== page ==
“The first thing is value add,” Watson says. She asked herself: “did I feel like I had the right assortment of value? I maybe want someone in there who’s really strong on product; I may want someone who’s really strong at growth, strong at marketing.”
Her second criteria for making the decision was a less resume-focused. Simply put, she went with her gut.
“One thing that founders really, really underestimate is — is this person a good human being? I went with the people that I had felt most comfortable with, the people who I felt I could trust based on my interactions with them, and who were just supportive along the way.”
Meatable, the Dutch startup developing cruelty-free technologies for manufacturing cultured meat, is pivoting to pork production as a swine flu epidemic ravages one quarter of the world’s pork supply — and has raised $10 million in financing to support its new direction.
When the company unveiled its technology last year, it was one of several companies working on the production of meat derived from animal cells — a method of meat production that theoretically has a far smaller carbon emissions footprint and is better for the environment than traditional animal farming.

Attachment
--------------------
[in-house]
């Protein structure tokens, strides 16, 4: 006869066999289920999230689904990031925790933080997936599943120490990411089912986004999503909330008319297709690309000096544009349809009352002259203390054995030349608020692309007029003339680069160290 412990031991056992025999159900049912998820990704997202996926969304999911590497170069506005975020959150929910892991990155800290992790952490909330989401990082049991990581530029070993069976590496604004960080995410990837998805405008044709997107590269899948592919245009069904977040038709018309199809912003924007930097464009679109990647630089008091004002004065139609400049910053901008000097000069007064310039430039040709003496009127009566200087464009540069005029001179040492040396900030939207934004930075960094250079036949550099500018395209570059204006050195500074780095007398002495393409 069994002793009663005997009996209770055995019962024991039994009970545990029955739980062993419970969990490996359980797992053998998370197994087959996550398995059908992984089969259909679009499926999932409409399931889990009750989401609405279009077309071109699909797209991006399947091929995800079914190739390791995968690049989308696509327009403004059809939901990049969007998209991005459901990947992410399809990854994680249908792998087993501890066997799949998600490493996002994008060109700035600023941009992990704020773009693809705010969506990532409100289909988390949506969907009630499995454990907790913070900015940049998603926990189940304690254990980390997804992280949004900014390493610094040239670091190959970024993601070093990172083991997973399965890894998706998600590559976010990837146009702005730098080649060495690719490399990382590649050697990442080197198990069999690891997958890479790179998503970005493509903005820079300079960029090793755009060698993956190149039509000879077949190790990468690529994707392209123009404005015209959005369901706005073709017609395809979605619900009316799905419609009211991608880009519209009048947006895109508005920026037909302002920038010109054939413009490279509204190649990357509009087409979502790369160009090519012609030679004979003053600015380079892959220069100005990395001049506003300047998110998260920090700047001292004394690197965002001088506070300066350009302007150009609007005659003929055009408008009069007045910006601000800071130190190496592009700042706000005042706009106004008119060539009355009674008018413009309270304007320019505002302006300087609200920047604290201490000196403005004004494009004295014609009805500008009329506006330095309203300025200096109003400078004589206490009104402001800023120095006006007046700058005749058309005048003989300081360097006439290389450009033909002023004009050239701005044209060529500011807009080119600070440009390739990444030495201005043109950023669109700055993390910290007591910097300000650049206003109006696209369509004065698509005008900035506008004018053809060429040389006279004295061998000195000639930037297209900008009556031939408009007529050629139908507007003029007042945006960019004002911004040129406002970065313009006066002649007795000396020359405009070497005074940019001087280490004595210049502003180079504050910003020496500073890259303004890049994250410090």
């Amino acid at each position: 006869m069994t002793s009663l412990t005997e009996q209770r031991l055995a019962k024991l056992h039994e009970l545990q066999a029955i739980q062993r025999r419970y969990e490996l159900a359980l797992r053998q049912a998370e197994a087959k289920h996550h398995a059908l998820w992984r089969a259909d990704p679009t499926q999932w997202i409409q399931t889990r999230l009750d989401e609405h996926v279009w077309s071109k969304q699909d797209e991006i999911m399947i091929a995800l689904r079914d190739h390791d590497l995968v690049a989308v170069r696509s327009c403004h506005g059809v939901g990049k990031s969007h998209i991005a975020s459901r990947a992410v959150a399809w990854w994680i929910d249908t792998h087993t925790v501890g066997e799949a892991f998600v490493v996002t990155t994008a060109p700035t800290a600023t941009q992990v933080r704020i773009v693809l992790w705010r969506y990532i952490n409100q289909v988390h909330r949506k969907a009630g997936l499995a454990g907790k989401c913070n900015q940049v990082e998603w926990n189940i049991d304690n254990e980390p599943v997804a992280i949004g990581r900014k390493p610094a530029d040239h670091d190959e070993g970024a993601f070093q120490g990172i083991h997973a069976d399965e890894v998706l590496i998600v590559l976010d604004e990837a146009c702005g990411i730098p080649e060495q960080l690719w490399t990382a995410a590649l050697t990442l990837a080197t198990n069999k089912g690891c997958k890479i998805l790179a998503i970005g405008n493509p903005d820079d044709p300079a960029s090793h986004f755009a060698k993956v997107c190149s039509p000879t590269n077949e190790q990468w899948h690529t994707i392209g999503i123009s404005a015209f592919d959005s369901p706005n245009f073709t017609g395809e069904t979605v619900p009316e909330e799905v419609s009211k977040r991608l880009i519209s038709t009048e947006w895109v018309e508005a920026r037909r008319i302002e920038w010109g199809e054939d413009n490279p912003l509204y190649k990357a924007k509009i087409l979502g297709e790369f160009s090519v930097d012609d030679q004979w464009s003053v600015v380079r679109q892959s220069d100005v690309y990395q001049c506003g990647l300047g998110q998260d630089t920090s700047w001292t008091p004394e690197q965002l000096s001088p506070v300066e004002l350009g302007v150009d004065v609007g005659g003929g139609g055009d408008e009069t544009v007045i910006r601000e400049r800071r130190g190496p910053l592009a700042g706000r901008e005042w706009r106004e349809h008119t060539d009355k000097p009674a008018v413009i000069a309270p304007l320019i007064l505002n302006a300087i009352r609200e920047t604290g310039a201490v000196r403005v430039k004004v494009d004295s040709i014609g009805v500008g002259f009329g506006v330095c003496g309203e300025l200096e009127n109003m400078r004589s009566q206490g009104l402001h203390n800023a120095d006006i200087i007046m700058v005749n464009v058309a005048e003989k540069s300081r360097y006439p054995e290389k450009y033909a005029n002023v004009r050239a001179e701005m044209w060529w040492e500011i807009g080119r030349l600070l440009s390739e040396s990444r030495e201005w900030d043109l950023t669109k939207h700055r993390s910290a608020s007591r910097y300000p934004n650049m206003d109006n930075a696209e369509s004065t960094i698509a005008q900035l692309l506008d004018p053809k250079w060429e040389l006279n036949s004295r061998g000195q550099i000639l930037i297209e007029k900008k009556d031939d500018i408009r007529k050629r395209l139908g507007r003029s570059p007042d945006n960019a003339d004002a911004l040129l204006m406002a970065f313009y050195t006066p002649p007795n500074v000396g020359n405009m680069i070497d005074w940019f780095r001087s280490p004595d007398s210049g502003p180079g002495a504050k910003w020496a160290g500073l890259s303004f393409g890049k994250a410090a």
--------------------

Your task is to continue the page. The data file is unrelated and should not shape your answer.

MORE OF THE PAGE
At the time, it was one of several companies — including Memphis Meats, Future Meat Technologies, Aleph Farms, HigherSteaks and many, many pursuing technologies — to bring cultured beef to market. Now, as pork prices rise globally, Meatable becomes one of the first companies to publicly shift gears and turn its attention to the other white meat.
That’s not the only way the company is setting itself apart from its peers in the market. Meatable is also an early claimant to a commercially viable, patented process for manufacturing meat cells without the need to kill an animal as a prerequisite for cell differentiation and growth.